YANGON: Huge crowds thronged cities around Myanmar on Friday in a seventh straight day of protests demanding the return of ousted leader Aung San Suu Kyi, after Washington announced sanctions on the generals behind last week's coup.
A torrent of anger and defiance has brought hundreds of thousands of people out in nationwide rallies demanding the country's generals relinquish power, reports AFP.Demonstrations have so far largely been peaceful, but police fired rubber bullets on students while dispersing a sit-down protest in the city of Mawlamyine, arresting at least five.
The UN opened an emergency Human Rights Council with a warning that any international response to the coup should avoid harming vulnerable people, after the Biden administration unveiled targeted sanctions against senior regime figures.
With teachers, bureaucrats and air traffic controllers among the government employees walking off the job this week to demand an end to junta rule, the new military leader Min Aung Hlaing told striking workers to return to their offices.
"Those who are away from their duties are requested to return to their duties immediately for the interests of the country," he said, in a speech reported by state media.
Ahead of another day of mass rallies, state media announced the release of more than 23,000 inmates as part of a prison amnesty.
Friday was a public holiday in Myanmar and mass pardons to empty the country's overcrowded prison system are common on significant local dates.More than 260 people have been detained in the days since the coup and about 20 released, according to the Assistance Association for Political Prisoners monitoring group.
There was no indication that Suu Kyi or any of her allies were among those set to be freed, and authorities have stepped up a crackdown on striking workers. In the Irrawaddy Delta, home to much of Myanmar's rice crop, police stormed a medical clinic and detained a doctor who had been supporting the civil disobedience campaign as he was treating a patient.
"He was in the middle of putting stitches in his patient's head," the wife of Pyae Phyo Naing, 38, told AFP on Friday, a day after footage of the arrest went viral on social media.
News of the incident did not deter other medical workers from taking part in another day of massive rallies in Yangon.
"Whatever pressure comes from the army chief, we will not pay attention," said Wai Yan Phyo, a doctor.
Elsewhere in the commercial hub a contingent of Premier League fans put aside their club rivalries to protest the coup.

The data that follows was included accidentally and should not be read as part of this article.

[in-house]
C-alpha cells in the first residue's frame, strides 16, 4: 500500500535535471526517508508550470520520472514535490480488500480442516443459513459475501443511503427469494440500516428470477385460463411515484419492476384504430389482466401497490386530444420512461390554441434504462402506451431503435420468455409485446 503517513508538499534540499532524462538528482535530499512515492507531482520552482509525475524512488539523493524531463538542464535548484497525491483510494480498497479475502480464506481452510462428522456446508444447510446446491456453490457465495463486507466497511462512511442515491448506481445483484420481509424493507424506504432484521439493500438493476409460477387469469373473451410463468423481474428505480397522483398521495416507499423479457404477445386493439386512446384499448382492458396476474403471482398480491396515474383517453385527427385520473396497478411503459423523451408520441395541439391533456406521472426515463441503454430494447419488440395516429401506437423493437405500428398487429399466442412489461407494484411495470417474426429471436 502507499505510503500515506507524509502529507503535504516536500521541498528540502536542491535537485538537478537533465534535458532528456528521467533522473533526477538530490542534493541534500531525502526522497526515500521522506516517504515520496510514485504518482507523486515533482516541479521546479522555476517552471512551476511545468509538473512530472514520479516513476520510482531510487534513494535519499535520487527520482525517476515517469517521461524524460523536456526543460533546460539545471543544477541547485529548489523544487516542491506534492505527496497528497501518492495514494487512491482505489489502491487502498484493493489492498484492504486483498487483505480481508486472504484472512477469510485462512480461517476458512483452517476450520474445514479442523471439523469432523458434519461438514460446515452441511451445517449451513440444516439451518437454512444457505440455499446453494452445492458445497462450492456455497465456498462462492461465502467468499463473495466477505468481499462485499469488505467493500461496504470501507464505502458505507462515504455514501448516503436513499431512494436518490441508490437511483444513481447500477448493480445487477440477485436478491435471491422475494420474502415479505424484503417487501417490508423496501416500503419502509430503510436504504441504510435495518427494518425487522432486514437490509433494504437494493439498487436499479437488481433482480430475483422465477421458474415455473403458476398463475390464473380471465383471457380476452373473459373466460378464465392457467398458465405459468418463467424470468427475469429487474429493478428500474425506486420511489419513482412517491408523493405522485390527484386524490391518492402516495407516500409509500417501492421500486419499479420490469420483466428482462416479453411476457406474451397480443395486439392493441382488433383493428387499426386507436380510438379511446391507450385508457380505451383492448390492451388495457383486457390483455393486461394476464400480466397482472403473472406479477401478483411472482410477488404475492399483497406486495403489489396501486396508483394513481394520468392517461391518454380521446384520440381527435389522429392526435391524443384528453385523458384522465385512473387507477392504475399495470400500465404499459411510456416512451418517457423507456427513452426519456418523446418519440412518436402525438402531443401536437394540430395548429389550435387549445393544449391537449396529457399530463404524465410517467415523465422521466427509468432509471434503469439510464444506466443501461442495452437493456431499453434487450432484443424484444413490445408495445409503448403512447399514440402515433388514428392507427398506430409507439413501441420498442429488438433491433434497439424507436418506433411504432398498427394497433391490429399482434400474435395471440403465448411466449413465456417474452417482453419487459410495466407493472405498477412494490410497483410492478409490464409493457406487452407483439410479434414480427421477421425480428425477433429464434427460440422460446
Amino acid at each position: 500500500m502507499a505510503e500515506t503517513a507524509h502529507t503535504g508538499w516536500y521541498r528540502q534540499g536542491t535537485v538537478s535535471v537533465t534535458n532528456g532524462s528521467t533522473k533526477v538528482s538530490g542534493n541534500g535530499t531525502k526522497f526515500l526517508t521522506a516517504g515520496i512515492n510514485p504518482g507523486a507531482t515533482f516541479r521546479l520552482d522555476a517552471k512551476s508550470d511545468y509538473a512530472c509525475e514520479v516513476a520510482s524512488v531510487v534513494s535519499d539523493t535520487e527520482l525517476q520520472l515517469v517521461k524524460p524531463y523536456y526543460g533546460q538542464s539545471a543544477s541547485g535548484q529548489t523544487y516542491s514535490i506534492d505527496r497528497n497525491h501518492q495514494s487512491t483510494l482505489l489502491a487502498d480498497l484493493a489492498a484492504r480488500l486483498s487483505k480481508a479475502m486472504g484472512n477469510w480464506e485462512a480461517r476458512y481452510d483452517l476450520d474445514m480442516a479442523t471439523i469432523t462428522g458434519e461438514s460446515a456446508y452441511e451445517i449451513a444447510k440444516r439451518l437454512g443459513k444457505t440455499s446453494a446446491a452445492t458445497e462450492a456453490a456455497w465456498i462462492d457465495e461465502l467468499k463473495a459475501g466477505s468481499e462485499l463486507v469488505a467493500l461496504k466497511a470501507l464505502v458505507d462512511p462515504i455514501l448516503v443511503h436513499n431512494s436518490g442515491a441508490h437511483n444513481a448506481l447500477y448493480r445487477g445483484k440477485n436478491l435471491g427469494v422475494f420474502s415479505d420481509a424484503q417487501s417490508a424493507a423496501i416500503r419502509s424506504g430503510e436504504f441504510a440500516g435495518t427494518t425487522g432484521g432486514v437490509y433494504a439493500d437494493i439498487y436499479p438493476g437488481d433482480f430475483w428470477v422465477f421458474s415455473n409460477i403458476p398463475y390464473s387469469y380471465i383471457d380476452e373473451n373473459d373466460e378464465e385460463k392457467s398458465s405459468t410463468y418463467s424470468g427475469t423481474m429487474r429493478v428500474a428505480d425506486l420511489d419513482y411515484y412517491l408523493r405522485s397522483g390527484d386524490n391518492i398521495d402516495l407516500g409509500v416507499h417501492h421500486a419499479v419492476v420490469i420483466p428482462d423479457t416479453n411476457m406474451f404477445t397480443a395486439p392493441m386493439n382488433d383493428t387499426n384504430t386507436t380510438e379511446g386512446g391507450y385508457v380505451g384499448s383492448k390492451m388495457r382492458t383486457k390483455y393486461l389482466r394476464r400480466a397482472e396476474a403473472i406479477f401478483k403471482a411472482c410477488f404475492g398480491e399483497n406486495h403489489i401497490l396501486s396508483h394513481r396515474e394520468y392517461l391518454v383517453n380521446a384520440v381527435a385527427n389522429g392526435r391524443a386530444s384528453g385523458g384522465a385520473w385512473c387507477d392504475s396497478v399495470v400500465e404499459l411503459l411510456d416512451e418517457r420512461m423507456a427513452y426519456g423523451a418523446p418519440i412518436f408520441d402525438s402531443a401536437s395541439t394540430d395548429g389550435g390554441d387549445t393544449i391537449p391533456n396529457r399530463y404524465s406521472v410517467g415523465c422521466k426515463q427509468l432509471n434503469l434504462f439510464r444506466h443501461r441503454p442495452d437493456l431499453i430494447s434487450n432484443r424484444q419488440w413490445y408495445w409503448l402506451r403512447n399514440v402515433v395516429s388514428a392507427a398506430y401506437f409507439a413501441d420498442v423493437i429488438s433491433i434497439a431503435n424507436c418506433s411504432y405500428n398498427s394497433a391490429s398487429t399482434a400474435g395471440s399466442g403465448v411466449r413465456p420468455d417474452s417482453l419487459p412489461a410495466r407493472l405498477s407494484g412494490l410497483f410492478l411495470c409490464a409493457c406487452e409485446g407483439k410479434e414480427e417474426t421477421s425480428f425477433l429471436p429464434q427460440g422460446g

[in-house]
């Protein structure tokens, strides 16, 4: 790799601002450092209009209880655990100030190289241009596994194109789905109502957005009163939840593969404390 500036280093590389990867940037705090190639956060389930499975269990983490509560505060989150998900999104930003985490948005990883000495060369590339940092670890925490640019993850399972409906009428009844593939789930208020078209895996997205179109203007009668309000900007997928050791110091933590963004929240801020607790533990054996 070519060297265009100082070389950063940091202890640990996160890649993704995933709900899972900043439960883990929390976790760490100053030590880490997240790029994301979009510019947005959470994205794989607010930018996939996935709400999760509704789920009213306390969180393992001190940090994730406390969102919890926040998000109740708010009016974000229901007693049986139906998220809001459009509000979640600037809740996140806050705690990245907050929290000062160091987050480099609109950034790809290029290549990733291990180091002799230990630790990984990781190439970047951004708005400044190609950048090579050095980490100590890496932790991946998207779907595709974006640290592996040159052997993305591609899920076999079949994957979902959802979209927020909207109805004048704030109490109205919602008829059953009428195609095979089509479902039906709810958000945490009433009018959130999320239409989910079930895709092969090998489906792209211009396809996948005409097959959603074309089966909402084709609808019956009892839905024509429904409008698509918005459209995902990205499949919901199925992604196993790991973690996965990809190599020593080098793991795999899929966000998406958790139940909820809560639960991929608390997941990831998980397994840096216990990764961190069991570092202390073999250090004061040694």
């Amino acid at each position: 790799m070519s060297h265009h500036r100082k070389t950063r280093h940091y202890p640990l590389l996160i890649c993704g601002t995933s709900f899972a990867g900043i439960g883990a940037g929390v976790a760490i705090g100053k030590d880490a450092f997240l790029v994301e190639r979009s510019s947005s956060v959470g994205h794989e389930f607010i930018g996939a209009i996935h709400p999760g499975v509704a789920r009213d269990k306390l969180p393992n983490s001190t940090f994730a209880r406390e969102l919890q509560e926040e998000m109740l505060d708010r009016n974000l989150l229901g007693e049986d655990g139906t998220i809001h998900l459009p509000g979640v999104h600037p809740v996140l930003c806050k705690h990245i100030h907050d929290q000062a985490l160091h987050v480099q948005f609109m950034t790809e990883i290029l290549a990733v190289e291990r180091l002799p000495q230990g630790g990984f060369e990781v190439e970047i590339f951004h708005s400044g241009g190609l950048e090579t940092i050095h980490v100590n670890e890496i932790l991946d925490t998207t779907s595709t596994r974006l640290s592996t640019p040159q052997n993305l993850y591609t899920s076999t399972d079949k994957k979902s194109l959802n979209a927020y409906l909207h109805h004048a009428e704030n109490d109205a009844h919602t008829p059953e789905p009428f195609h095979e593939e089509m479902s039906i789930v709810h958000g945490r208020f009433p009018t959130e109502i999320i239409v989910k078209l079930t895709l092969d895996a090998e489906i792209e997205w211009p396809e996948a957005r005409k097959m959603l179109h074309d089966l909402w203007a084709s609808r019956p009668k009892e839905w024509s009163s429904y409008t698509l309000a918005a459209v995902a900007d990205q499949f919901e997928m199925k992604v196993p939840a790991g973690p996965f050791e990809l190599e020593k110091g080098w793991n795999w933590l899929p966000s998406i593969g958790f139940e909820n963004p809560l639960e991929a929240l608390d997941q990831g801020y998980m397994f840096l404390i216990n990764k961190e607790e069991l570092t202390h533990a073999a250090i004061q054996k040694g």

"I hate the military coup more than Manchester United!" read one sign.
The coup has united disparate strands of society in opposition, with some reports of police officers breaking ranks to join demonstrations alongside celebrities, students and garment workers.
They have called for the junta to respect the results of November's elections, which saw Suu Kyi's National League for Democracy (NLD) party win in a massive landslide.
The military justified its takeover with claims of widespread voter fraud, though local and international monitors said there were no major issues that could have changed the outcome of the poll.
Min Aung Hlaing's regime has moved quickly to stack courts and political offices with loyalists after bringing the country's decade-old democracy to a sudden end.
Live rounds were fired at a rally in Naypyidaw this week, critically wounding two people -- including a woman who was shot in the head.
Concerns are growing over a draft cybersecurity bill that grants the regime power to order internet blackouts and website bans.
The junta has already ordered telecoms to block Twitter and Facebook and imposed a temporary nationwide internet shutdown last weekend.
Facebook called the situation in Myanmar "an emergency" and announced it would reduce the reach of content published on pages run by the military.
Suu Kyi has not been seen since she was detained on February 1, the same day a new parliament was due to convene, but NLD officials have said the Nobel laureate was in "good health".
The military regime has weathered a chorus of condemnation from the US, European Union and former colonial power Britain since it took power.
"The international community will not accept the coup in Myanmar and we will hold those responsible to account," UK Foreign Secretary Dominic Raab said on Thursday.